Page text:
asked him what he had he had been doing with bitch & he said nothing. I asked him to open the door, & he did not & then I forced it – It was secured by a bullock chain – My master was with me. As I opened the door the bitch ran out, & I told my master to observe it. She was a large yellow bitch – It belonged to one of our mena shoe maker. I had known it two years. She had had puppies several times – She was quiet dog – not of a badtemper.
Cross-examined. He was whistling in the shop when my master came down. When I went in he had nothingbut his shirt. I (brought ?) him out – to my master. I pushed him about &
he said he would make me no better a thing of that (?) – & I told him I would let him know on Tuesday the court day – at Patterson’s plains – Next day I took (him) to the lock up on Sunday & on Tuesday he was taken before the bench. It was about 9 – I made no claims (alarm ?) when I saw him. We never had any falling out. I never know who stole his shirt.
Jury: I have been 3 years & 9 months on the farm. I am a constable. I went alone – & saw the act. I saw him finish, & I (saw) that he was lying again & I went for my master.
Cross-examined. I was told of it different times that evening – I saw him in the fact – Lambert spoke
to me. I did not go for an hour. Toomy did not tell me what he saw, but that if I went to the blacksmiths shop I should see – It was a wood fire, not a great fire but sufficient to see what transpired, The fire was not a foot from where it took place.
James Phillips I am a settler on the Patterson’s River. I remember the overseer coming to make to make a complaint. It was just after dark. I went with him to the blacksmiths shop – I did not go quite up to the place. He demanded him to open the door. He did not, & he broke open the place. When the door was open I saw a dog rush out. He had fastened it inside. In the day time when absent he left it. I can’t say how he was dressed –but I knew it was him
by his voice. The first witness Lambert (seems ? same ?) was beforehand a fight together I don’t believe of any ill blood between prisoner, Toomy & Powell. I am always resident. (Free & ? etc.) I never heard of any complaints on the part of the prisoner about Toomy or Powell.
Cross-examined. I could just see him. I saw (?) say that a man (with ? like ?) him (?) – when he was very violent when he came down – that he was a disgrace to any farm & he ought not to be let to live – Powell has been in my service 4 years. His conduct and that of Lambert & Toomy has been excellent. They are the best conducted men on my farm. I signed
an application for Powell to get married to a young woman who came free – a (servant ?) to my daughter. The prisoner was 2 or 3 years in my service & I have nothing to allege against him.
Jury: There was a wood fire. The slabs were all open & you could see anything. I am almost certain he was in his shirt. I ordered the bitch to be killed – & she was killed immediately. I had Powell sworn in constable & overseer – I heard nothing of this kind before that evening.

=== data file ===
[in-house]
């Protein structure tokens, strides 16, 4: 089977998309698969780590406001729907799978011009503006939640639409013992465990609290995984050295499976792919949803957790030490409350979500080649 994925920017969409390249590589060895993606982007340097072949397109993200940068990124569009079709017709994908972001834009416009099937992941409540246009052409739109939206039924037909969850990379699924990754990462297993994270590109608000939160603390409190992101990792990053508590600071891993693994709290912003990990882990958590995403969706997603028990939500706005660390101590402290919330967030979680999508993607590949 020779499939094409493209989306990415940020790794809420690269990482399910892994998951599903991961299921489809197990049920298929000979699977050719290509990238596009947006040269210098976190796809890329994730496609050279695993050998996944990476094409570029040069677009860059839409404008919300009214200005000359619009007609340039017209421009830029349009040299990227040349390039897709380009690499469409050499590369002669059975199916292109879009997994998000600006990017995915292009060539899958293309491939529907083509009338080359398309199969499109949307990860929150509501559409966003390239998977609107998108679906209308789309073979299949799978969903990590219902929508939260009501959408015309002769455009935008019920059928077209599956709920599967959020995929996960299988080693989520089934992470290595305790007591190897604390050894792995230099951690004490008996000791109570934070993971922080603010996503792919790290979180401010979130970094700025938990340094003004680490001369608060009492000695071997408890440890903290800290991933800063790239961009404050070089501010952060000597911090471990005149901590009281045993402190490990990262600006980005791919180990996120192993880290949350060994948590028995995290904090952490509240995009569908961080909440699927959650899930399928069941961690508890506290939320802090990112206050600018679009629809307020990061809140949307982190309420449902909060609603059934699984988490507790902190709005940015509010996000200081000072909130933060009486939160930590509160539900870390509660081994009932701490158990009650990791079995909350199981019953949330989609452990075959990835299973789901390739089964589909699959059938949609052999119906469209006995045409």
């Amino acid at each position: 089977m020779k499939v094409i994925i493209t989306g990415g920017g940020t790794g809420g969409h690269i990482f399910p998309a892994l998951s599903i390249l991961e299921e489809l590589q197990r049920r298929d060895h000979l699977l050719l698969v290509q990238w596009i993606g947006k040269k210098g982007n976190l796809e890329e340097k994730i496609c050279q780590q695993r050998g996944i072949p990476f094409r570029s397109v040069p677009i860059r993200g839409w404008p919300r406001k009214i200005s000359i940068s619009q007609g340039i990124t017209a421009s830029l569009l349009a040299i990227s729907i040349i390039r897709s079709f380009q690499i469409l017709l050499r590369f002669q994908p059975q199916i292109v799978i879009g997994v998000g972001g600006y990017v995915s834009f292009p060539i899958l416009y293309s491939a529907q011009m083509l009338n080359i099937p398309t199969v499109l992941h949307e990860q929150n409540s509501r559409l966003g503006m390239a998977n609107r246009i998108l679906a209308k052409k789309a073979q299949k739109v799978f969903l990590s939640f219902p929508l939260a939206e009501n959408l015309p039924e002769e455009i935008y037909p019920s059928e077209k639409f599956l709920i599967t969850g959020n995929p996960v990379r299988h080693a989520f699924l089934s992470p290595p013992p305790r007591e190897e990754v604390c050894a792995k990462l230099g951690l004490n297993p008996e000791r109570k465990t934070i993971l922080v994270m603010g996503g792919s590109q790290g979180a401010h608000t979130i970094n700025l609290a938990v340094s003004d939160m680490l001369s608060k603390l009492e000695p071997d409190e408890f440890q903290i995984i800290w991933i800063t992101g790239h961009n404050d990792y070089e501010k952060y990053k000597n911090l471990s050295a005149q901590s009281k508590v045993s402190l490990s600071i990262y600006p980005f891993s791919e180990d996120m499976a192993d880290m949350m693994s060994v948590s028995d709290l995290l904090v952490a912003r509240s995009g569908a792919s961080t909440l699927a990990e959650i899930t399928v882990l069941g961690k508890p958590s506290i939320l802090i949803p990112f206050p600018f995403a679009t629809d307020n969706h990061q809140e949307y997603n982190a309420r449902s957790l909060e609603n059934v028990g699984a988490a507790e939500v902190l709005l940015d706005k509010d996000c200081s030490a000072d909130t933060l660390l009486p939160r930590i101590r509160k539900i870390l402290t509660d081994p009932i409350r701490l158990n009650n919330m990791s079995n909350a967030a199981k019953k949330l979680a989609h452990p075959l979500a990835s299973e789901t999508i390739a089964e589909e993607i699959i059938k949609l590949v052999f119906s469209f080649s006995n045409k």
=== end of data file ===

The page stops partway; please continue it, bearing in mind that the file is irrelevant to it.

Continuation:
I am innocent of this most horrid act – completely – about his shirt. (?) last night.
[Isaac] Powell (?) he was sent away two months after this & before the subpoena came down.
The Jury find prisoner – Guilty.
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The Sydney Gazette and New South Wales Advertiser, Thu 20 Nov 1834 3
SUPREME CRIMINAL COURT
TUESDAY [18 November 1834]
This morning the three Judges sat for the purpose of passing sentences on the several prisoners, convicted before them during the present sittings of the Court.
William Smith, convicted of an unnatural offence, received sentence of Death in the usual terms.
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The Australian, Fri 21 Nov 1834 4
Supreme Court – Criminal Side
The three Judges took their seats on the Bench on Tuesday [18 November 1834], and the following prisoners convicted during the last Criminal Sessions were brought up for judgment.
William Smith, convicted of an unnatural offence; the sentence of the Court was, that the prisoner be hanged at the usual place of execution at such time as His Excellency may appoint.
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Enclosure SS to NSW Executive Council Minute No. 28, 1834 5
Report of the cases of Capital Convicts tried before James Dowling Esq one of the puisne Judges, at the Criminal Session of the Supreme Court, holden at Sydney in the Month of November 1834.
The Prisoner (The King v. William Smith (Bond) William Smith was tried before me on the 10th inst for the abominable crime of buggery with a female Dog at Paterson’s River on the 26th July 1834. –
Verdict Guilty. Sentence of Death passed.
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NSW Executive Council Minute, 26 Nov 1834 6
Minute No. 28
Wednesday 26th November 1834
His Excellency the Governor [Richard Bourke KCB]
The Hon Lieut Col [Kenneth] Snodgrass [The Senior officer of HM Land Forces]
The Hon the Colonial Secretary [Alexander McLeay]
The Hon the Colonial Treasurer [Campbell Drummond Riddell]
1. His Excellency the Governor laid before the Council the Report [see Enclosure above] of Capital cases tried at the late Criminal Session of the Supreme Court before their Honors the Judges who were severally introduced and explained the Circumstances attending each case – The Council having attentively and maturely considered the same advised as follows, viz
William Smith Convicted of buggery with a female dog – That the sentence of death passed upon him be commuted to hard labour in irons for Life at Norfolk Island.
The Council then adjourned Sine Die.
[Signed] E Deas Thomson, Clerk of the Council
1 SRNSW: NRS880, [SC T38] Information No. 26, Supreme Court, Papers and depositions, 1834.
2 SRNSW: NRS5869, [2/3288], Judiciary, J Dowling, CJ. Notebooks Proceedings of the Supreme Court of NSW, 1828-44, p. 70-82. Emphasis added.
3 The Sydney Gazette and New South Wales Advertiser, Thu 20 Nov 1834, p. 2.
4 The Australian, Fri 21 Nov 1834, p. 2.
5 SRNSW: NRS4234, [4/1443], Executive Council, Appendices to minutes, 1828-48, pp. 397-8.
6 SRNSW: NRS4232, [4/1518], Executive Council, Minute books, Minute 28, 26 Nov 1834, R2436.